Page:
While to God ". . . all sacrifice remains forever inconceivable," (W.322.2.1) to us, surrender feels like we are giving up something we still value. We don't see that all we are giving up is fear. Our fear is of giving up our control. Since the ego has told us we stole our individuality from God, our fear is that it will now be payback time. He will make demands of us that will hurt us, and so, we set up defenses to protect ourselves from what we have made of Him---an angry God.
A core aspect of the ego thought system is based on the notion that for me to get what I want, sacrifice is required. The origin of the thought system of sacrifice came with the belief that for our individual self to exist God had to be sacrificed because individuality and Oneness can't both exist. It is a case of one or the other; God or me. This thought system is now in the mind and played out in the world of form where for us to get what we want, someone must lose. Thus, a world of competition was set up where our gain is someone's loss, and this shows up in our relationships, which are ones of bargaining. I give you something, but I expect something back, and if you don't give it to me, I will hold you guilty.
To surrender to God, we fear we will have to sacrifice everything we hold as important to us in this world. Our fear is that we will have to give up our pleasures, our special relationships, our money, our comforts, and everything else we value. Jesus assures us, we give up nothing of value because what we put a value on are the things that bring us suffering. What we are struggling to hold onto are the things that keep us imprisoned and in pain. Holding onto what has no value is the source of all our pain. Do we want to forgo ". . . a resting place so still no sound except a hymn to Heaven rises up to gladden God the Father and the Son?" (T.29.V.1.3) (ACIM OE T.29.VI.31) Is there anything more valuable than this kind of peace that can only come from giving up what was never real so we can remember who we are?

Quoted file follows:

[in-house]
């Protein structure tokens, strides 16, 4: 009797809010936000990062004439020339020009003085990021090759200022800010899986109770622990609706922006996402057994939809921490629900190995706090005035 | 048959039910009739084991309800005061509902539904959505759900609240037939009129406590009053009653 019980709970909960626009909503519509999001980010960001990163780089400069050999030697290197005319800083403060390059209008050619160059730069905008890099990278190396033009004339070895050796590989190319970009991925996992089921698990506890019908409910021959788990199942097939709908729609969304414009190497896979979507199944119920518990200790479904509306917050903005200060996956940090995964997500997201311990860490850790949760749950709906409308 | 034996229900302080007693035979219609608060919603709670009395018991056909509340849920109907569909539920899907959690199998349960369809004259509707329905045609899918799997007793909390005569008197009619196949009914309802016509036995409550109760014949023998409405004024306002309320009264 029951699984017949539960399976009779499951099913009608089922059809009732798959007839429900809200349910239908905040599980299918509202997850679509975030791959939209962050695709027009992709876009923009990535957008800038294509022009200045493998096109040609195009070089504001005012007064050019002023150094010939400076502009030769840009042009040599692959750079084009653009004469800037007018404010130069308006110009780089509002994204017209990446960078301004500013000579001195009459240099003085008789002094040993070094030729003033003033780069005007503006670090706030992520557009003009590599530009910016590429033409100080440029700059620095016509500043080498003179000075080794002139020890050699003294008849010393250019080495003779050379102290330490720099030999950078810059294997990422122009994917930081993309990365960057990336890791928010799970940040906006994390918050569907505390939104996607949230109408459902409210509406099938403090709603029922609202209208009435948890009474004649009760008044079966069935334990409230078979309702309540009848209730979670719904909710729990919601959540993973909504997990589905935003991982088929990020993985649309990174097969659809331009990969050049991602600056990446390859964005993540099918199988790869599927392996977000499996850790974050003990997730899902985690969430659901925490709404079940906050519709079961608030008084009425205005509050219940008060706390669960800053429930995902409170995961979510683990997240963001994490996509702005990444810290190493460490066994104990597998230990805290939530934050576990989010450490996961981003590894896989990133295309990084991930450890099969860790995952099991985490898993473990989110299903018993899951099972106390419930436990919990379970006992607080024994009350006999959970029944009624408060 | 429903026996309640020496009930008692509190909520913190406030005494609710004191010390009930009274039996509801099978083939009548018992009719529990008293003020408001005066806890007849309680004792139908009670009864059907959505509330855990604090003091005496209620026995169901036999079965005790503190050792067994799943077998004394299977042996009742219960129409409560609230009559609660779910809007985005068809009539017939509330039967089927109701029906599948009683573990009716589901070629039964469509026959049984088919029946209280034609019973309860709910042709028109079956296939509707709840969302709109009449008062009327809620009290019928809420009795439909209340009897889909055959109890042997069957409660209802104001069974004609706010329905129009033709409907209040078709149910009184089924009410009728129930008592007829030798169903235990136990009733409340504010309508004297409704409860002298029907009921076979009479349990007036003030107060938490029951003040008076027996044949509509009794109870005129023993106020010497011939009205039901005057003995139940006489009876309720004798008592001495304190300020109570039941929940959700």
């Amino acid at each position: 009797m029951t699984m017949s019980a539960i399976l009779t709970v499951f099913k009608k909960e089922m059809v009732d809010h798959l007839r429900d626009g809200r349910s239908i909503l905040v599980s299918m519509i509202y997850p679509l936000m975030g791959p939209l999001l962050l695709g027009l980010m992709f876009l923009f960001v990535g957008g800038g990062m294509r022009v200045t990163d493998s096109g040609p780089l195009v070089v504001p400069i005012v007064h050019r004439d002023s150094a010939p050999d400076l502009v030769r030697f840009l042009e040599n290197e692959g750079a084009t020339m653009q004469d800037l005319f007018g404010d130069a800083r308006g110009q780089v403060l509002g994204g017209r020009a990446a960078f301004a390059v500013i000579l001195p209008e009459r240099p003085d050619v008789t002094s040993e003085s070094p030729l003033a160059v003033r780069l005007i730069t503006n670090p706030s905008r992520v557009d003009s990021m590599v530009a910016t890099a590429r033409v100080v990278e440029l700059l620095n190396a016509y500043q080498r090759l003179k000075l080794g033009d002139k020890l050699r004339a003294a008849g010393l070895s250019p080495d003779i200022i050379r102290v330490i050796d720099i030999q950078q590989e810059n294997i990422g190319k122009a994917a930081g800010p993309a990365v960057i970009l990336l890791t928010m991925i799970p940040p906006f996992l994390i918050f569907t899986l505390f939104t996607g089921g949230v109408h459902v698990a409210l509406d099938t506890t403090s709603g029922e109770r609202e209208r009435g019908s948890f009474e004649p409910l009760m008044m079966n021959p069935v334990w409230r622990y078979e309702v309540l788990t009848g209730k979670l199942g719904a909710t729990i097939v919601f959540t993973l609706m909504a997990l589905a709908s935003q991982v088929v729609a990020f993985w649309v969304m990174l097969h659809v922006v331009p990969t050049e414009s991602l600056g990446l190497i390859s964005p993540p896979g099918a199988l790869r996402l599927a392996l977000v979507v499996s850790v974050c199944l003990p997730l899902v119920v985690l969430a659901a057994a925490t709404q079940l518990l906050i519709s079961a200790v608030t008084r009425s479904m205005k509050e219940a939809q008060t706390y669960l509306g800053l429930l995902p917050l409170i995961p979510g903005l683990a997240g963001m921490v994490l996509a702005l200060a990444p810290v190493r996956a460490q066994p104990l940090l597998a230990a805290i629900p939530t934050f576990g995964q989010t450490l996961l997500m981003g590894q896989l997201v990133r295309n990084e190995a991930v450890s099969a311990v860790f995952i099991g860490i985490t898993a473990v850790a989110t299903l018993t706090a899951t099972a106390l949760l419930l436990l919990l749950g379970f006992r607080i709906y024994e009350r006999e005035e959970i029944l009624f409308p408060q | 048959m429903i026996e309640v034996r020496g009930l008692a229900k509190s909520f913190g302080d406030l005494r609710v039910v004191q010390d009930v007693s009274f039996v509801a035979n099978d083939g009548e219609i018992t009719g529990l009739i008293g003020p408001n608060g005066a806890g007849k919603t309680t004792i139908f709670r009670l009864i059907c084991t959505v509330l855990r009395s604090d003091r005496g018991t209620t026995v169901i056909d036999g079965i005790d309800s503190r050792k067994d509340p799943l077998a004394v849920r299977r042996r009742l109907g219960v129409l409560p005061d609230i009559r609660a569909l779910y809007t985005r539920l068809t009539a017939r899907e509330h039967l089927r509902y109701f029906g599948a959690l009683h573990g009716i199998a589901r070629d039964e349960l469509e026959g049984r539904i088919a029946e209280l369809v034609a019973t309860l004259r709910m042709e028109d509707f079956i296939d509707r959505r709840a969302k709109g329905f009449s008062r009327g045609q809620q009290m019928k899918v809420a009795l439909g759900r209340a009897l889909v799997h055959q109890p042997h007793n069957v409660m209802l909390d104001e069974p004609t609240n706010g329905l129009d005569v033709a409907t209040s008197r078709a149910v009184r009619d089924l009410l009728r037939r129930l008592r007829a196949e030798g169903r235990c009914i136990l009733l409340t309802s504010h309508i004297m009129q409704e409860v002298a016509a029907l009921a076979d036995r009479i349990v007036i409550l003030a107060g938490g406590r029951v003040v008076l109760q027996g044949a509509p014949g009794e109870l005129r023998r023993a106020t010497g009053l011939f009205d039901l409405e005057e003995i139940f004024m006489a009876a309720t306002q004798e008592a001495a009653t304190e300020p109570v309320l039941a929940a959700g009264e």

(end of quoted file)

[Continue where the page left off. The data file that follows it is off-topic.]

Our fear in following this path is related to the idea of renunciation, which shows up in many religious traditions. Traditional religion is all about sacrifice where suffering proves we are worthy of God's love. We know of stories of great spiritual beings who have sacrificed for an anticipated reward in Heaven. Helen Schucman had this to say about renunciation: "You are not asked to sacrifice the good or the desirable in any way. You are asked only to renounce all things that destroy your peace. For God is Love. Center your thoughts on Him, and you will see He gives you everything, with neither more nor less conceivable from this time forth, and on to the eternal. Sorrow is inaccurate perception; pain is but a sad mistake. Renounce but this, and you call unto Christ to pardon and renew."
"Many have chosen to renounce the world while still believing its reality. And they have suffered from a sense of loss, and have not been released accordingly. Others have chosen nothing but the world, and they have suffered from a sense of loss still deeper, which they did not understand.
"Between these paths there is another road that leads away from loss of every kind, for sacrifice and deprivation both are quickly left behind. This is the way appointed for you now. You walk this path as others walk, nor do you seem to be distinct from them, although you are indeed. Thus can you serve them while you serve yourself, and set their footsteps on the way that God has opened up to you, and them through you.
"Illusion still appears to cling to you, that you may reach them. Yet it has stepped back. And it is not illusion that they hear you speak of, nor illusion that you bring their eyes to look on and their minds to grasp. Nor can the truth, which walks ahead of you, speak to them through illusions, for the road leads past illusion now, while on the way you call to them, that they may follow you.